When designing a model for 3D printing there’s a list of things to keep in mind, regardless of the technology that you will be printing with.

 

Different 3D printing processes have different capabilities and different design restrictions. The design software you use to create your 3D model doesn’t matter, the most important thing to remember when designing for 3D printing is the fact that your digital design will become a physical object. In the digital design environment, there are no laws of physics to adhere to, such as gravity. This means that anything can be drawn in 3D on a digital canvas, but not everything can be 3D printed. Each 3D printing process has its own limitations and these include:

 

Overhangs

All 3D printing processes build parts layer by layer. Material cannot be deposited onto thin air, so every layer must be printed over some underline material.

 

Overhangs are areas of a model that are either partially supported by the layer below or not supported at all. There is a limit on the angle every printer can produce without the need of support material. For FDM and SLA this angle is approx. 45° degrees.

 

It’s good practice to limit the overhangs of a model, as layers printed over support usually have a rougher finish.

 

Wall thickness

When designing a part to be 3D printed it’s important to keep in mind the wall thickness. Every 3D printing process can produce accurate features that are thin up to a certain point.

 

As good practice, you should always add thickness to your models and walls with a thickness greater than 0.8mm can be printed successfully with all processes.

 

Warping

Something that is often easily overlooked when designing a 3D model is the fact that materials used for 3D printing undertake physical change, they are melted, sintered or scanned with a laser and solidified. The heating and cooling of materials can cause the parts to warp while printing.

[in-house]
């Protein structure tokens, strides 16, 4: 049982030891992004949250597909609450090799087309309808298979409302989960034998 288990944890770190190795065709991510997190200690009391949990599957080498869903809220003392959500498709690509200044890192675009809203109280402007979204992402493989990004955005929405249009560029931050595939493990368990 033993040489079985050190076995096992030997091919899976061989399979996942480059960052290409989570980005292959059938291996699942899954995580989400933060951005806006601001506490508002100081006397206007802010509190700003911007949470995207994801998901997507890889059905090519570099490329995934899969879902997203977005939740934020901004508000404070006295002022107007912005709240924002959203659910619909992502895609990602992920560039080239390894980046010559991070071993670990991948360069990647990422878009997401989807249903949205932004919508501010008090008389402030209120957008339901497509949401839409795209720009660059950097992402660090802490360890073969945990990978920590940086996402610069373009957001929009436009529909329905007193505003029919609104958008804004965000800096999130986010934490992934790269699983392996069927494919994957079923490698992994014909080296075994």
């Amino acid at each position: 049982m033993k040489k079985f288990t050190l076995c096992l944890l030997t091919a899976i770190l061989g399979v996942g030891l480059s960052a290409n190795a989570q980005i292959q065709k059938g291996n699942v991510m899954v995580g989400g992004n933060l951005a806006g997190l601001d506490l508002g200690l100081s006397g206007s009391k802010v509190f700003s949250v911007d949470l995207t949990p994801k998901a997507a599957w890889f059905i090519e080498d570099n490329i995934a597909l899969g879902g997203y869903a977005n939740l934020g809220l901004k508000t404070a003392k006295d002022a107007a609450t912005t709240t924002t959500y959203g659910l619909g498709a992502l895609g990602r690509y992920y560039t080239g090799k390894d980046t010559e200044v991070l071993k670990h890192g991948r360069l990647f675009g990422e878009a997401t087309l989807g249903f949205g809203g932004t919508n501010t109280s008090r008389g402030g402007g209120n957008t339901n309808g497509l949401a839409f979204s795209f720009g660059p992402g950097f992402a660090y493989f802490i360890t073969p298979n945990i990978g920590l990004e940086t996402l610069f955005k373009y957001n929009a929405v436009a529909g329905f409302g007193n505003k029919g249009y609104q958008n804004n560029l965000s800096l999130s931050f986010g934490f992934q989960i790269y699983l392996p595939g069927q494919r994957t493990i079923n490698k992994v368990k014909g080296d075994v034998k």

Particularly large, flat surfaces can be especially prone to warping and warping can typically be avoided by using the correct machine calibration and having adequate surface adhesion between your part and the print bed.

 

A good practice is to avoid large flat surfaces and add rounded corners to your 3D models.

 

Level of detail 

When you are creating a 3D model with intricate details, it’s important to keep in mind what is the minimum feature size each 3D printing process can produce. The minimum level of detail is connected to the capabilities and mechanics of each 3D printing process and to the selected layer height.

 

The process and materials used will have an impact on the speed and cost of your print, so determining whether smaller details are critical to your model is an important design decision.

 

Key points

- Avoid overhangs in your design when possible, by using angles smaller than 45°
- Add at least 0.8mm wall thickness to your models
- Avoid large flat surfaces and use rounded corners to avoid warping.
- Decide what is the minimum level of detail your models require and choose a 3D printing process accordingly